reinterpretations of traditional folksongs from our birthplace, the Emilia-Romagna region of Italy. These songs come from the first decades of the twentieth century and from the period of the Second World War but some of them have older roots. The melodies and especially the lyrics have been transformed over time through oral transmission and adapted to different social, working and historical contexts. One of the strongest influences of our project is the repertory of choirs of female rice-field workers, le “Mondine”, with their typical polyphony and powerful singing.
In these arrangements, the songs emerge from the interaction of voices and strings, resulting in fast moving, colourful music.
Through a game of reinventions and transformations, we translated the sound and stylistic characteristics of this repertoire. Violin, cello and voice become the elements of a new choral polyphony, in which they highlight certain aspects of the vocals or the structure of traditional songs. The lyrics of the Mondariso tell of their labors, heavy and badly paid work, love affairs, war, social revolt, the violence of power and the desire for justice. This human and social history concerns us closely: they are stories transmitted and heard at home, at village festivals or at school, when women and men came to tell and sing to children their experiences of war and the life in the fields.
Today we wish to evoke this memory to revive it through a personal language born of our sound, musical and gestural research, developed in contact with musicians from various origins. Touched by the evocative power of these female voices and the strength of their common experience, we sketch an emotional territory where our relationship with the region of Emilia and its history resonates with other sounds, other places.
In addition to the songs, we play some original compositions inspired by our common experience and research in the fields of experimental and folk music. Between oral and notated music, tradition is reinvented and transformed.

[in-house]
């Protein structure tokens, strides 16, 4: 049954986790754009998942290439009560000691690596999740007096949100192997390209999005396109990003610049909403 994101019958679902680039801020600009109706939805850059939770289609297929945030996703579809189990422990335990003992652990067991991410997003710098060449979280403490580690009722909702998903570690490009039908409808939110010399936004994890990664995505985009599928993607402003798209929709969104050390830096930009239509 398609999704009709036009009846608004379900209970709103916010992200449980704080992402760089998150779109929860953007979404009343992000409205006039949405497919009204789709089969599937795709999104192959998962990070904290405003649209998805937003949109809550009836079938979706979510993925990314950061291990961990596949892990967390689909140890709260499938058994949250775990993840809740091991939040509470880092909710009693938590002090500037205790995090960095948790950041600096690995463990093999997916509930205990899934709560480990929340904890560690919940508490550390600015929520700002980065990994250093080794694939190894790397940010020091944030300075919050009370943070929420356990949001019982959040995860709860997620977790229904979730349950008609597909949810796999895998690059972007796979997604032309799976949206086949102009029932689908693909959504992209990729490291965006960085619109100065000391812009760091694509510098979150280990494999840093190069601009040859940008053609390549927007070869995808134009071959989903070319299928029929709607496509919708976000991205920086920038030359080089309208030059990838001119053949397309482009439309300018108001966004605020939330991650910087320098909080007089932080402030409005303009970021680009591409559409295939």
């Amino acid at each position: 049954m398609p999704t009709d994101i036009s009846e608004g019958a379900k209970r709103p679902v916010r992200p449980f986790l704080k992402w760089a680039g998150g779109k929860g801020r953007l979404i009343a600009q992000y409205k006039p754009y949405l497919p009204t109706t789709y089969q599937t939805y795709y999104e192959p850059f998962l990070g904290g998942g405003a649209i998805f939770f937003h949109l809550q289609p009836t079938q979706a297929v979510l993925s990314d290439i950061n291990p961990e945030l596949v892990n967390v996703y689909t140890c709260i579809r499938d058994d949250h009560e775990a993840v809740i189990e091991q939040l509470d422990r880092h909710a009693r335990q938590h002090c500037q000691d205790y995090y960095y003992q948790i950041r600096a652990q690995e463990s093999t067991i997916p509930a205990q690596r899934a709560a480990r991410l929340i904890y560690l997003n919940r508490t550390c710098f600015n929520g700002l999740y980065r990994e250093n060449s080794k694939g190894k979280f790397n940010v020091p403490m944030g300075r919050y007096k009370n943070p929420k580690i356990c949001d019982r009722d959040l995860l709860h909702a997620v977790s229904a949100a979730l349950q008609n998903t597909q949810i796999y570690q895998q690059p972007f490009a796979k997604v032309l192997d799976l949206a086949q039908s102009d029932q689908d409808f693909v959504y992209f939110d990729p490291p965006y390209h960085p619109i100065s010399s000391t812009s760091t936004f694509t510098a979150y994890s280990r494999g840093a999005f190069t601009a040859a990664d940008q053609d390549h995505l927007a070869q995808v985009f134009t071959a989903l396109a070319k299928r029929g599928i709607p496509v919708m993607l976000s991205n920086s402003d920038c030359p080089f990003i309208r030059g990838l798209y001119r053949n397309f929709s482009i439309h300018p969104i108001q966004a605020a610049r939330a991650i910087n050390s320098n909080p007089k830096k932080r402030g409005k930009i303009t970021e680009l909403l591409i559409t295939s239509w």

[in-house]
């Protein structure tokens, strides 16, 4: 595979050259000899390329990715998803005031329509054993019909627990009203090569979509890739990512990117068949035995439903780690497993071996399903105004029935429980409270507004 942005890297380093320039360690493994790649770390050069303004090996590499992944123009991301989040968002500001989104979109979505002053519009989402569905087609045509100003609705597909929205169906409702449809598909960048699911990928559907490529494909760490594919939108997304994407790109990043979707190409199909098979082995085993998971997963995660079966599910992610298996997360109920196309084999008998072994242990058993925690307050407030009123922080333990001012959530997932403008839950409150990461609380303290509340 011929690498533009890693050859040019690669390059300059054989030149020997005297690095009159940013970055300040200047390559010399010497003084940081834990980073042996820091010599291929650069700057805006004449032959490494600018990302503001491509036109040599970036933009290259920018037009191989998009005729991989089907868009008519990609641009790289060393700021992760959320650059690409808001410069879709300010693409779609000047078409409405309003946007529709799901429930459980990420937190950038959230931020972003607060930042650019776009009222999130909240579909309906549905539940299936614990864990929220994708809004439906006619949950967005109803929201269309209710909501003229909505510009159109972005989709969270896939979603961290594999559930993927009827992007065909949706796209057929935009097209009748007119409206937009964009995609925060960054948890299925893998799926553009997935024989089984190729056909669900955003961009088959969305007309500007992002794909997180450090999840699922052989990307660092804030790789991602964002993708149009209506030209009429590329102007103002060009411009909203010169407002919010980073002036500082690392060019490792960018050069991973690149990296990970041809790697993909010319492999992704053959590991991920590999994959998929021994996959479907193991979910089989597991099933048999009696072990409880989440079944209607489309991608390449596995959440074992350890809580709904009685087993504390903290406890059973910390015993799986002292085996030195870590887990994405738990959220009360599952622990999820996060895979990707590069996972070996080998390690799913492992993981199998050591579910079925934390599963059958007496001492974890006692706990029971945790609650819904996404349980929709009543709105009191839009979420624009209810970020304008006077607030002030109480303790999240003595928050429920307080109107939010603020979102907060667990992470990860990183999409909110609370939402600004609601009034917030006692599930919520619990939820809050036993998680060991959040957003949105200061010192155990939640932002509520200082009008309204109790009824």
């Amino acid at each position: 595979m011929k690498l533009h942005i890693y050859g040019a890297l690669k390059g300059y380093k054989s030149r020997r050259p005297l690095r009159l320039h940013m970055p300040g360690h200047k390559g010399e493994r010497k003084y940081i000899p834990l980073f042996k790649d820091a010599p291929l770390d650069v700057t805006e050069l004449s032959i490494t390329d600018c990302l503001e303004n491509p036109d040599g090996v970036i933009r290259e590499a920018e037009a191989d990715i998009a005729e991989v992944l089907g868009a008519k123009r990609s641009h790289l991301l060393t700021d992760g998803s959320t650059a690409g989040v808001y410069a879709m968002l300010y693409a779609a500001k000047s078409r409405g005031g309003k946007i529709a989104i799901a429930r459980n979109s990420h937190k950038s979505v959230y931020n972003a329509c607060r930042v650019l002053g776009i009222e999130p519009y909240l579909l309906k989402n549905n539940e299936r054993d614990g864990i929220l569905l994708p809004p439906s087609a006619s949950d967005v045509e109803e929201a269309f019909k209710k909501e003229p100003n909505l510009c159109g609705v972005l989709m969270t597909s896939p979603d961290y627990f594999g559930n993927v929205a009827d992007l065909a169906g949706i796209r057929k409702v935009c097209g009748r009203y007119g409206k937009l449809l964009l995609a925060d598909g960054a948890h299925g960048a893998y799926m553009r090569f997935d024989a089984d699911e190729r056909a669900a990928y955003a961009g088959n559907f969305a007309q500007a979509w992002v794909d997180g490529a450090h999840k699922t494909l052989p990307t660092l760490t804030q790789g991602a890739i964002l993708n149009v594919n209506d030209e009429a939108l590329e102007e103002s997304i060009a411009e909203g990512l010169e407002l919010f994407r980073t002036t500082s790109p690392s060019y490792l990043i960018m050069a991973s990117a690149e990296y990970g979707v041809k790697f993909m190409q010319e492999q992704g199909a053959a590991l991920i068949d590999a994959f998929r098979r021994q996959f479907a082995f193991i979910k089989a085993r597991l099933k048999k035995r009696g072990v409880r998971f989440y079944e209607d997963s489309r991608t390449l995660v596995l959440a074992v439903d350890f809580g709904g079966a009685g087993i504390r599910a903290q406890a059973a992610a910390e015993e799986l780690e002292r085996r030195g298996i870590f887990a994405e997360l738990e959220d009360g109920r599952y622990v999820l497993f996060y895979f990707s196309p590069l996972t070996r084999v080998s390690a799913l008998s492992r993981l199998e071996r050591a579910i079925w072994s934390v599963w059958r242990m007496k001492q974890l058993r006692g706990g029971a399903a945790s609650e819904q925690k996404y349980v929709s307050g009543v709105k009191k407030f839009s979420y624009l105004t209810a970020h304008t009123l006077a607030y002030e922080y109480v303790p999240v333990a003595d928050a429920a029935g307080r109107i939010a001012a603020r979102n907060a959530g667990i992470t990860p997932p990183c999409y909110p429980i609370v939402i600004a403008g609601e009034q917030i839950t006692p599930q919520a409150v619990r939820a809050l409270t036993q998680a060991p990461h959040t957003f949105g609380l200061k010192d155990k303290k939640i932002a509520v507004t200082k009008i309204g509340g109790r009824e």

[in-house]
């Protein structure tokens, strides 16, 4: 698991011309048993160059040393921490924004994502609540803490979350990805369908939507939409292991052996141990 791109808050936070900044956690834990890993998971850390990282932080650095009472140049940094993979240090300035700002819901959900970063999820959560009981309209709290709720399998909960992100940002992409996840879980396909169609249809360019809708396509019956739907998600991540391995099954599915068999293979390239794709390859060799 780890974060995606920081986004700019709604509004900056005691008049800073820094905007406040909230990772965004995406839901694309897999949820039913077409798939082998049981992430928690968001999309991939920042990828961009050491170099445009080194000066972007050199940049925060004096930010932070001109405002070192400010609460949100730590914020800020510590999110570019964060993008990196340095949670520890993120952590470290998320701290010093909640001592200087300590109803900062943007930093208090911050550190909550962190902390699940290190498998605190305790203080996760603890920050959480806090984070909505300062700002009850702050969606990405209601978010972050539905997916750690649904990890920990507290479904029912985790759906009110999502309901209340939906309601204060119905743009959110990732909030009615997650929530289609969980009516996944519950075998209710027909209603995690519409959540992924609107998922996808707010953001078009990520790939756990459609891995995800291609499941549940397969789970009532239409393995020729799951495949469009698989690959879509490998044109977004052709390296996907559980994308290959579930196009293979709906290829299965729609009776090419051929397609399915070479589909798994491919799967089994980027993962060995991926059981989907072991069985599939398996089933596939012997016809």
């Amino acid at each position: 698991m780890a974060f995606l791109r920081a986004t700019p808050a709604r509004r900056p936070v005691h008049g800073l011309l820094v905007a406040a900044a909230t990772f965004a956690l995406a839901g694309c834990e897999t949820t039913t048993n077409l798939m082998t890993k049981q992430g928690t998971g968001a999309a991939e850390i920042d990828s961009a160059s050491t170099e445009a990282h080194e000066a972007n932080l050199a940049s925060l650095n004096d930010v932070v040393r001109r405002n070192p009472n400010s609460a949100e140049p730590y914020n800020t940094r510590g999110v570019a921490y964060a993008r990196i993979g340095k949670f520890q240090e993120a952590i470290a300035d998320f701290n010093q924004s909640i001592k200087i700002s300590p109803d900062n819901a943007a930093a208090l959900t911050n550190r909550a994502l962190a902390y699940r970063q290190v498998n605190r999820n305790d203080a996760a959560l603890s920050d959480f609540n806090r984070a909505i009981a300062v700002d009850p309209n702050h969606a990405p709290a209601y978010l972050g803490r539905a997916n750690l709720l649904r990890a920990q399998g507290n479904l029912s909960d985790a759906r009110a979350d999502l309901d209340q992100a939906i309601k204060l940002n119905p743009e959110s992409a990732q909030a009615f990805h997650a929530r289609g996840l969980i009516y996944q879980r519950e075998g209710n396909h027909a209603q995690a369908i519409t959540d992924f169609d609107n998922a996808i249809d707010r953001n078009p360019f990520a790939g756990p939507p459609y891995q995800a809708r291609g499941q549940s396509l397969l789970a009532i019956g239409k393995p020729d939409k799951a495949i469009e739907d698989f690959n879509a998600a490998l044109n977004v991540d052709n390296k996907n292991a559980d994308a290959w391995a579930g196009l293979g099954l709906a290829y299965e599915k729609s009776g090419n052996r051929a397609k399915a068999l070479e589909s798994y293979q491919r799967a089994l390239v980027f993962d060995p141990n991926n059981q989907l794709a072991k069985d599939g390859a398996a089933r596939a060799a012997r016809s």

The oral transmission of music and the form created through a deep immersion into the sound are common traits of the three compositions for violin featured on this program. In Circle Process Pascale Criton and I started from a hyper-chromatic violin tuned in sixteenth-tones. It’s all about looking for the gesture that makes the extreme richness of a sequence of different statuses perceivable and intelligible, in order for them to be connected with the maximum transitivity.
The textual score of Thirteen Changes: For Malcolm Goldstein (1986) by Pauline Oliveros casts, through the performer’s creativity, natural or paradoxical visions and sensorial, tactile, proprioceptive suggestions, which stimulate acoustic synesthesiae. The result is a modular combination of changing soundscapes that is more reminiscent of cinema’s approach than classical music forms.
For Occam II the spoken word suggests a guiding image and draws a path. Éliane Radigue’s music exists in time and depends on it for his form more than other music. Éliane Radigue composes through listening, and this becomes an integral part of her music.
Circle Process, for violin tuned in 1/16th-tones by Pascale Criton, Silvia Tarozzi
Thirteen Changes: For Malcolm Goldstein (1986), for violin, voice, toys by Pauline Oliveros
OCCAM II for violin by Éliane Radigue
Éliane Radigue is renowned for her electronic music, in particular with the ARP Synthesizer. Her compositions are defined by micro-events due to subtle overtone shifts that dance above a seemingly static tone, with a profoundly moving result. In 2005, Radigue began composing for acoustic instruments: first Naldjorlak, her grand trio for two basset horns and cello, and now the ever-expanding Occam Ocean series, a long cycle of compositions inspired by the ocean as the most accessible way to experience the vibratory nature of the Universe. Enrico Malatesta is one of the latest musicians that worked with Éliane on a solo piece and he created a beautiful piece for two cymbals that he performed many times around the world. Our duo is a première.
OCCAM XXVI for percussion
OCCAM II for violin
OCCAM RIVER VIII for violin and percussion